Historian Clay Blair claimed that May was responsible for a major release of highly confidential military information during World War II, known as the May Incident.[3] In that incident, U.S. submarines had been conducting a successful undersea war against Japanese shipping during World War II, frequently escaping Japanese anti-submarine depth charge attacks.[3][4] However, the deficiencies of Japanese depth-charge tactics were revealed in a press conference held in June 1943 by Congressman May on his return from a war zone junket.[3][4] At this press conference, May revealed the highly sensitive fact that American submarines had a high survival rate because Japanese depth charges were typically fuzed to explode at too shallow a depth.[3][4] Various press associations sent this leaked news story over their wires and many newspapers (including one in Honolulu, Hawaii), published it.[3][4]

It was subsequently discovered that Japanese naval antisubmarine forces were adjusting their depth charges to explode at a deeper depth.[3][4] Vice Admiral Charles A. Lockwood, commander of the U.S. submarine fleet in the Pacific, later estimated that May's security breach cost the United States Navy as many as ten submarines and 800 crewmen killed in action,[3][4] stating "I hear Congressman May said the (Japanese) depth charges are not set deep enough. He would be pleased to know (they) set them deeper now."[3][4] A report from the U.S. Navy's Pacific Submarine Fleet determined that Japanese ASW forces failed to uncover the maximum test depth ability of U.S. fleet submarines during the war.[5] However, the report made no finding as to whether Japanese ASW forces altered their depth charge attacks to deeper settings as a consequence of May's revelation to the press.[5]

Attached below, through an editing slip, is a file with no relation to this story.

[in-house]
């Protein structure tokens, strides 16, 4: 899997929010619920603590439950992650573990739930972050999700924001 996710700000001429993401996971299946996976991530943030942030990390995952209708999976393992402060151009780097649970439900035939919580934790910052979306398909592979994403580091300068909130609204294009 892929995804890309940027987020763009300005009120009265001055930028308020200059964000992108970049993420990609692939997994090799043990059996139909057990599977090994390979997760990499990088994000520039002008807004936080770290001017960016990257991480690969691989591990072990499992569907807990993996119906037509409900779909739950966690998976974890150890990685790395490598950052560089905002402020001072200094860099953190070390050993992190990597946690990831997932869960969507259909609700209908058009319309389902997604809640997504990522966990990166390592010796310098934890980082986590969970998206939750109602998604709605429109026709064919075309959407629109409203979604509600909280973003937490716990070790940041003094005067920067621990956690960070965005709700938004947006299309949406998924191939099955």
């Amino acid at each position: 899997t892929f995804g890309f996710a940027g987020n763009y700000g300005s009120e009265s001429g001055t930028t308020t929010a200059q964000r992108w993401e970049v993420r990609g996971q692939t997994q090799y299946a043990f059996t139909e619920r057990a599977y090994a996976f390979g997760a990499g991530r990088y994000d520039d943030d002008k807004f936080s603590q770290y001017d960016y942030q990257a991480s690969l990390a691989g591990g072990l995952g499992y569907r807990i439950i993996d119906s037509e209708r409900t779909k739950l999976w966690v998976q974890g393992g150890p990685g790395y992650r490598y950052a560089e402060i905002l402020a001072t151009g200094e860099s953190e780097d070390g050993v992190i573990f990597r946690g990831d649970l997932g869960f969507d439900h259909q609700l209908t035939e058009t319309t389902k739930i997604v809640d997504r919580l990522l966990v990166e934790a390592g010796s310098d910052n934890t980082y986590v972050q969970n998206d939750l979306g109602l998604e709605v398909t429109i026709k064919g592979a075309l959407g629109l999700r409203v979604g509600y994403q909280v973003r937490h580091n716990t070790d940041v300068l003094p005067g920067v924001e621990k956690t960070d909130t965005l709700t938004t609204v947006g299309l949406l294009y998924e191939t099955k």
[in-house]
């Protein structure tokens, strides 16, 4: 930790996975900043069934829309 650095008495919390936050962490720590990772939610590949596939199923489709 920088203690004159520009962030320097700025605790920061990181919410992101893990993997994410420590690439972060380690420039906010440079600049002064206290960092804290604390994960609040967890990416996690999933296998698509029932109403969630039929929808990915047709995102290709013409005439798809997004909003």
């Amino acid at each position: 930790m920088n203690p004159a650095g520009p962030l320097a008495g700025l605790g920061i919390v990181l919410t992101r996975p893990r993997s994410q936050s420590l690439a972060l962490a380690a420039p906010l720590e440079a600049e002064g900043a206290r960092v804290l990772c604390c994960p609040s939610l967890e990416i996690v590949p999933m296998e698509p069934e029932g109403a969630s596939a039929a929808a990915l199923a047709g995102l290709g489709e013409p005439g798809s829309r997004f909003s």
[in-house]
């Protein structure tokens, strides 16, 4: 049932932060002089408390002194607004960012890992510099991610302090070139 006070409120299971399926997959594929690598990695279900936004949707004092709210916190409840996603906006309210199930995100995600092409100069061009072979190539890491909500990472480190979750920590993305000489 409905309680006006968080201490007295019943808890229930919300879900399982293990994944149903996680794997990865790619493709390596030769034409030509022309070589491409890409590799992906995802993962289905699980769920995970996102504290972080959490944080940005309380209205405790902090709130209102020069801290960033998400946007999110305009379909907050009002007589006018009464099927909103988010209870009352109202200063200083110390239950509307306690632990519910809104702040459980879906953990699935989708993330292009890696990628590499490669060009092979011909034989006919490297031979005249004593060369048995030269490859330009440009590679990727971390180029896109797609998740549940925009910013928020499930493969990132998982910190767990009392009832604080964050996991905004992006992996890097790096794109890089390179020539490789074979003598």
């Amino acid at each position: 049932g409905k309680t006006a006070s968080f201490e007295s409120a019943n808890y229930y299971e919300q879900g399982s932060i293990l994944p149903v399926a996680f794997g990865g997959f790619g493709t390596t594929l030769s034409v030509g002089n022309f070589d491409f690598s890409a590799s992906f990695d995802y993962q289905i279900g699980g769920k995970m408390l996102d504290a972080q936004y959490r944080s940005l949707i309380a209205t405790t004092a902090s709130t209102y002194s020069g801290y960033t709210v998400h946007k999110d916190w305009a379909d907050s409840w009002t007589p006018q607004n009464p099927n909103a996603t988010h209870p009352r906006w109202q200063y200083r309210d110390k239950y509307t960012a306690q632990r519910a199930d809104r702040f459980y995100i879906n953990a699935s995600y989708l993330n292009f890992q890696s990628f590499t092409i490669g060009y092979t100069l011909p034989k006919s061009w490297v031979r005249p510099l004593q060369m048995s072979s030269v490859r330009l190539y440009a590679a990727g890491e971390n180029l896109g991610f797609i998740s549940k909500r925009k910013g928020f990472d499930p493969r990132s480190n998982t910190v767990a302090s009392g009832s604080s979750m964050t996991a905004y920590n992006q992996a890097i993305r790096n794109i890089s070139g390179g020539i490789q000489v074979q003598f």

War profiteering allegations[edit]

Sometime shortly before or during the U.S. entry into World War II, May became involved with Murray Garsson and Henry Garsson, New York businessmen with no prior arms manufacturing experience who sought lucrative munitions contracts then being awarded by the U.S. Government. May was known to frequently telephone army ordnance and other government officials on the Garsson's behalf to award war contracts, obtain draft deferments, and secure other favors for the Garssons and their friends. So numerous were these interventions that one ordnance official referred to them as "blitz calls."[6] After the war, a Senate investigating committee reviewing the Garsson's munitions business discovered evidence that May had received substantial cash payments and other inducements from the Garssons.[7]

Conviction and postwar life[edit]